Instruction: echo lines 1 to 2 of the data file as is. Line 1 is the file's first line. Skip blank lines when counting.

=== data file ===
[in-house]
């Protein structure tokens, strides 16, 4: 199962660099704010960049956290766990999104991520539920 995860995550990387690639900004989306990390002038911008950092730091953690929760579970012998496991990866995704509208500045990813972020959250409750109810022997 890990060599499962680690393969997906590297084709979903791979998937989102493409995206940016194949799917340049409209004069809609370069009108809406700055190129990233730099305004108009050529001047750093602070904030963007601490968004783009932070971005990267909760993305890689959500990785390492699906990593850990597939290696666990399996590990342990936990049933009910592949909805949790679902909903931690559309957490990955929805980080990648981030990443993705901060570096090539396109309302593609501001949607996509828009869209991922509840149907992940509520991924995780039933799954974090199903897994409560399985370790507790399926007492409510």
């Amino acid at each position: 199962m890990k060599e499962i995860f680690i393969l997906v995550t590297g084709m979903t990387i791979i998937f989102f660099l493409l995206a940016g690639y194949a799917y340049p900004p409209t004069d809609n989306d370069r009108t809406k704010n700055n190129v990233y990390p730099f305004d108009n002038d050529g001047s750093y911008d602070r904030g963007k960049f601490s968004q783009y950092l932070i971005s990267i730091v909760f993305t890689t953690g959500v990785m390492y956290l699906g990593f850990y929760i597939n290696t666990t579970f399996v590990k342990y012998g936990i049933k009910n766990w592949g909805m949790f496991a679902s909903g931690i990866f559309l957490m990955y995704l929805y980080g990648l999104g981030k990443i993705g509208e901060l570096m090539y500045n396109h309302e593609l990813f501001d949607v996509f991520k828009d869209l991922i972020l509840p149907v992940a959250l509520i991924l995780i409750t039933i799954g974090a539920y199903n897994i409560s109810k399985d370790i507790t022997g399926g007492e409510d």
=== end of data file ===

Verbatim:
[in-house]
């Protein structure tokens, strides 16, 4: 199962660099704010960049956290766990999104991520539920 995860995550990387690639900004989306990390002038911008950092730091953690929760579970012998496991990866995704509208500045990813972020959250409750109810022997 890990060599499962680690393969997906590297084709979903791979998937989102493409995206940016194949799917340049409209004069809609370069009108809406700055190129990233730099305004108009050529001047750093602070904030963007601490968004783009932070971005990267909760993305890689959500990785390492699906990593850990597939290696666990399996590990342990936990049933009910592949909805949790679902909903931690559309957490990955929805980080990648981030990443993705901060570096090539396109309302593609501001949607996509828009869209991922509840149907992940509520991924995780039933799954974090199903897994409560399985370790507790399926007492409510």